MORNING OF THE THIRD DAY
Gettysburg, July 3, 1863
It was a morning of high hopes. Confident and capable, General Robert E. Lee's Army of Northern Virginia had come North. Fresh from another dramatic victory, this one at Chancellorsville. Lee had led his hard-fighting Confederates to Pennsylvania. His strike into enemy country shifted the war from Virginia to the North, supplied his army with abundant provisions from the rich Pennsylvania countryside, and raised the likelihood of official recognition from the British government. More importantly, Lee hoped to win a mighty victory on Northern soil that would end the bloody war and secure nationhood for the Confederacy.
Two days earlier his army had collided with Northern forces from the Army of the Potomac outside the crossroads community of Gettysburg. After bitter, touch-and-go fighting, his troops had swept the field sending their blue-uniformed opponents reeling in retreat to a strong defensive line along Cemetery Ridge. On the battle's second day, Lee's legions had tried to break both Federal flanks and had failed.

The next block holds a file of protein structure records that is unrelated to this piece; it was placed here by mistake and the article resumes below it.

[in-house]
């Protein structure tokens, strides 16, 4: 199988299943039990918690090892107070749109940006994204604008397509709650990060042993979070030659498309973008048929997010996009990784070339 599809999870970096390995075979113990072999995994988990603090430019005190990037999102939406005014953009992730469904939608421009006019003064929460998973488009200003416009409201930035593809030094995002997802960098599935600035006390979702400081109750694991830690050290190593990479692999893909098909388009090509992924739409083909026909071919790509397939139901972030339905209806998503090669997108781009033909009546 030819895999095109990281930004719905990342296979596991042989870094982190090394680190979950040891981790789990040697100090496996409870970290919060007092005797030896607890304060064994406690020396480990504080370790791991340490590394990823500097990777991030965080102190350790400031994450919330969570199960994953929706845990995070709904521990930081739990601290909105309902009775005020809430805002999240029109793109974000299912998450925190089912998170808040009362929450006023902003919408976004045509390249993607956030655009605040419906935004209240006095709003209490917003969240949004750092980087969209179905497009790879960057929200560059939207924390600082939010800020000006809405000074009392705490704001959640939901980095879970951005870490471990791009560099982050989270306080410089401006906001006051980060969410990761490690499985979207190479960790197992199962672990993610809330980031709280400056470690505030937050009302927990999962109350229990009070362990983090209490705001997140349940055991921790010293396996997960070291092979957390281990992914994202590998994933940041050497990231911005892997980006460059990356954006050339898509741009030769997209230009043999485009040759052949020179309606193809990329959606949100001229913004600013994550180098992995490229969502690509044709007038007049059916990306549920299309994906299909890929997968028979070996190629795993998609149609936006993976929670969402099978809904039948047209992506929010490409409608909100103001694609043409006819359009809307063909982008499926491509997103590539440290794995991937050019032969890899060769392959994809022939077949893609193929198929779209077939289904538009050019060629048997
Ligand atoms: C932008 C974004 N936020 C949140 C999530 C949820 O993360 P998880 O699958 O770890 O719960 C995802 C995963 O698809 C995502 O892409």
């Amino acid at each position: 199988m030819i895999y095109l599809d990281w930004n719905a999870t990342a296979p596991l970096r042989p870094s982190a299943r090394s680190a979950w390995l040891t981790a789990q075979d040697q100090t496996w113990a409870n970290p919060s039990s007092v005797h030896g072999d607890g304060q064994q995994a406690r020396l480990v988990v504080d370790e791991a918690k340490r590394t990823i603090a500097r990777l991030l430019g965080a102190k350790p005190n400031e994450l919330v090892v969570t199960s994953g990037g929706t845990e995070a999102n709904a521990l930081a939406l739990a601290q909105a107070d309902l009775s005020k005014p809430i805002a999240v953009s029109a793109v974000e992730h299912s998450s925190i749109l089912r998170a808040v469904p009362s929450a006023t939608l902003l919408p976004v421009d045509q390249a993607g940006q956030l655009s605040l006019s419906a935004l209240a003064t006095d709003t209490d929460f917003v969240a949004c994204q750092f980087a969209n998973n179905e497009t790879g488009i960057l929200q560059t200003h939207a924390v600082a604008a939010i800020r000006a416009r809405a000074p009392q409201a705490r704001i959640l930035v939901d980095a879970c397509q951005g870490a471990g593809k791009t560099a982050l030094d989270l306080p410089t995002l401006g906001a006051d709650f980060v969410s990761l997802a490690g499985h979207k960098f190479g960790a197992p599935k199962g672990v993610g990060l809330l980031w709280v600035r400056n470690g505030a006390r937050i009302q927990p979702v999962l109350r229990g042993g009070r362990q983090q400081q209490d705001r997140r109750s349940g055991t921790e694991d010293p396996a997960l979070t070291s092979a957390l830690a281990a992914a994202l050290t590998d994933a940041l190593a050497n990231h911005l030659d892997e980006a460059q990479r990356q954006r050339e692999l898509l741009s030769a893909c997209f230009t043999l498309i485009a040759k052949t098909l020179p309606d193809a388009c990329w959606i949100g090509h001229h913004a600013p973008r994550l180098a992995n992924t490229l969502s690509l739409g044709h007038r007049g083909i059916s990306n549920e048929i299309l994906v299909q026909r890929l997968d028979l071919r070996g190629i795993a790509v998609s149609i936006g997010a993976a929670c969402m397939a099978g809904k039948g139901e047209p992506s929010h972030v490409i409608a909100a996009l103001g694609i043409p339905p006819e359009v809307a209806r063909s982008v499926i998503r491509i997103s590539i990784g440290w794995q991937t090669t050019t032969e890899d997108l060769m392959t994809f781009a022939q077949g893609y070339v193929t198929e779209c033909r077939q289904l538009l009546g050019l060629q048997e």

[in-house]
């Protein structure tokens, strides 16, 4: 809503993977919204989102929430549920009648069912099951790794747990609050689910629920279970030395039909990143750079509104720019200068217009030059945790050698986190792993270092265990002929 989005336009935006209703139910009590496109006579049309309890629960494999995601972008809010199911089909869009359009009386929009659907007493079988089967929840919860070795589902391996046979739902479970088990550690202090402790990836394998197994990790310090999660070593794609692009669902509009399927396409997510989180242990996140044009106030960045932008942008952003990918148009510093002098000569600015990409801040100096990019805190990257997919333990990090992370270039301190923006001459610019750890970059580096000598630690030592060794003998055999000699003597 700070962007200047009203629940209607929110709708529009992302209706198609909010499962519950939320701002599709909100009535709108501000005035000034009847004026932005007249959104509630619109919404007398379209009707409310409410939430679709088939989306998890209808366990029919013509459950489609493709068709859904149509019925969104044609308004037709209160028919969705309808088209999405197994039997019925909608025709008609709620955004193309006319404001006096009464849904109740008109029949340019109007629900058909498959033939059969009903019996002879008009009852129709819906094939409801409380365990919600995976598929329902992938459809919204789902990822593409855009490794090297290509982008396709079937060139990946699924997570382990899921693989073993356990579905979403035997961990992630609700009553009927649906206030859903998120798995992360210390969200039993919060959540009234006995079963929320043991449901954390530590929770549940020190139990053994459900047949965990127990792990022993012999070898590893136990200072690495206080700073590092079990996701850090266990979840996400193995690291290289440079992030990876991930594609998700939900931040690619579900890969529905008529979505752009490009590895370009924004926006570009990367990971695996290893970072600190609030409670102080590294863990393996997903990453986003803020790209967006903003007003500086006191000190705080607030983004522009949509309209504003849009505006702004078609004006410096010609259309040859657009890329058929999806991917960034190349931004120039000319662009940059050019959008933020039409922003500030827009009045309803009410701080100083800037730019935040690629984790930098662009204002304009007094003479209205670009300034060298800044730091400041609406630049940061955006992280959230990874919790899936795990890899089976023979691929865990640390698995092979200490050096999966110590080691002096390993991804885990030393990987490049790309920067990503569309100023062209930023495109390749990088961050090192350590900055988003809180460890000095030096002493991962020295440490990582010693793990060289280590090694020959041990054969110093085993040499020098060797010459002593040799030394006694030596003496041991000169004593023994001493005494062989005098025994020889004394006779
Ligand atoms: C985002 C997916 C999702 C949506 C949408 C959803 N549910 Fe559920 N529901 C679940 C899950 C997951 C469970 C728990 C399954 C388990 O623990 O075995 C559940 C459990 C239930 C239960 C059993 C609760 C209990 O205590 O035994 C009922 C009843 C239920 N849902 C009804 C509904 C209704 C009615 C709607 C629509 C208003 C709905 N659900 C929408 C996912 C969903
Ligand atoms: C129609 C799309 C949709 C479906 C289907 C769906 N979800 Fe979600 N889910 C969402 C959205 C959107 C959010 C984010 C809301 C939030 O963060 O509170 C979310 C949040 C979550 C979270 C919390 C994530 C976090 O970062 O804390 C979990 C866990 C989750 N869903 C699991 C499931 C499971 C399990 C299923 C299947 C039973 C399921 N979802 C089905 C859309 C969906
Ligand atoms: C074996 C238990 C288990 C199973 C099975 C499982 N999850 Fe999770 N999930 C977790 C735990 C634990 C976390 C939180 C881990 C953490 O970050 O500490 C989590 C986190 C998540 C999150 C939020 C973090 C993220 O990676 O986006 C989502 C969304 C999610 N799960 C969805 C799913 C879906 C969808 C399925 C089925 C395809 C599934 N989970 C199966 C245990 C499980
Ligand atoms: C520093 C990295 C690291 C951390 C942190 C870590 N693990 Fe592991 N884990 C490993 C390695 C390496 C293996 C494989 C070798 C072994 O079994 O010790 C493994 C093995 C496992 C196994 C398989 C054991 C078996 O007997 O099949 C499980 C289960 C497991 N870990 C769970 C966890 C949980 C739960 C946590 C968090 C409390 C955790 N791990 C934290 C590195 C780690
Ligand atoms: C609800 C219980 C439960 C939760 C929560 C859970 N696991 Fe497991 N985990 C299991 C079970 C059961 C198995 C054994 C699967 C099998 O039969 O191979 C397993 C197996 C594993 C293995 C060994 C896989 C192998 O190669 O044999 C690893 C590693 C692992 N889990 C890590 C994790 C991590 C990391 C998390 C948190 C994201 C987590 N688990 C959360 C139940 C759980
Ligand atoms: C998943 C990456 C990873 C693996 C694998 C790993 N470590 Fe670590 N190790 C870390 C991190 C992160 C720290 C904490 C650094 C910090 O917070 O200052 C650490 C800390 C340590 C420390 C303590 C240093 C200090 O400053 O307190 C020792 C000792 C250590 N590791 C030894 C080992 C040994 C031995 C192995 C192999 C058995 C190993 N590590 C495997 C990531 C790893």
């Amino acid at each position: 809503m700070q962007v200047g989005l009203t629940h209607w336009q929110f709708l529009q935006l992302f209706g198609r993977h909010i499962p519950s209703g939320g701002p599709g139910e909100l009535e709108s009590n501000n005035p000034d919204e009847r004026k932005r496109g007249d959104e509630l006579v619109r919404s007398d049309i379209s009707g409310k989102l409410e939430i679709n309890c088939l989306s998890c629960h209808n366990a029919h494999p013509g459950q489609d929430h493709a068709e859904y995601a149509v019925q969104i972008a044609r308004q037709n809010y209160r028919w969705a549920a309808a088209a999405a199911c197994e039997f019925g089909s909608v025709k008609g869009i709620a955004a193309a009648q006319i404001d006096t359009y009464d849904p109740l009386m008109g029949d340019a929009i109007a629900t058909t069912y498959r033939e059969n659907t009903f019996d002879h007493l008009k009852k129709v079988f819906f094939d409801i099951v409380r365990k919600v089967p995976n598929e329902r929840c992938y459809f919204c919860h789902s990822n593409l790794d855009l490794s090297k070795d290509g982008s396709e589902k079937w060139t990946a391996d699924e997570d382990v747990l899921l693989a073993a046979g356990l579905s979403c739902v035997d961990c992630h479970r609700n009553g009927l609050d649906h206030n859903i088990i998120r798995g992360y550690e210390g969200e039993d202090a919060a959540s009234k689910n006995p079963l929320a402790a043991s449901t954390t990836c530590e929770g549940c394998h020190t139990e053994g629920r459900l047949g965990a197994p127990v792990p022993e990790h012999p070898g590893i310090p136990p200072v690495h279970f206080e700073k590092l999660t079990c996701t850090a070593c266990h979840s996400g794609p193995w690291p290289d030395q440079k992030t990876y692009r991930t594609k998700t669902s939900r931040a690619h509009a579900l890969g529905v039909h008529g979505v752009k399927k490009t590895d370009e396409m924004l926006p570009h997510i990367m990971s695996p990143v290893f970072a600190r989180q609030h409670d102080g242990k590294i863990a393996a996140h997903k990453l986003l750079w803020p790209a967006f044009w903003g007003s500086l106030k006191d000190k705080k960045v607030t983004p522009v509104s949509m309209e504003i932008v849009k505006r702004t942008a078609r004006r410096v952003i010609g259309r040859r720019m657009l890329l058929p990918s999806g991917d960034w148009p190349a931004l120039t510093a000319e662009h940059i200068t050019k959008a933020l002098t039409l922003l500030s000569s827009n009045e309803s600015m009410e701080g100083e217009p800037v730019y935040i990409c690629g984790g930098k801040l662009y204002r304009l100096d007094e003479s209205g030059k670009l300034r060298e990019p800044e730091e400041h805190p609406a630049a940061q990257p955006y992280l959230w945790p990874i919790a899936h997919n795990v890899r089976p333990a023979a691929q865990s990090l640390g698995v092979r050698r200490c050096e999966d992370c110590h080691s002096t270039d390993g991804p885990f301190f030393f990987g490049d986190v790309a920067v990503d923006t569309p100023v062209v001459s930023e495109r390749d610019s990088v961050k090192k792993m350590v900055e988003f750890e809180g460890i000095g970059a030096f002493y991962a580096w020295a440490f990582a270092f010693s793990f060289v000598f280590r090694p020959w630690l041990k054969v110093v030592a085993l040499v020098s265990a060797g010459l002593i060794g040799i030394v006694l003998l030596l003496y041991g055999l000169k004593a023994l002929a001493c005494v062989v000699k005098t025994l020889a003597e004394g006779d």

Now, on this third day, Lee would attempt to crack the center of the enemy line. In one grand and glorious assault, he would hopefully shatter General George Meade's Federal army and end the war in a Southern victory. Lee arose early this morning. Accompanied by General James Longstreet, his "Old War Horse", he rode the entire length of the Confederate line, adjusting his artillery and preparing his infantry. After a brief daybreak drizzle, the morning sun cast gentle shadows through a thin strand of timber on the lower end of Seminary Ridge. In the early light of this summer day, the dream of Southern Independence still seemed bright and hopeful. It was morning of the third day at Gettysburg.
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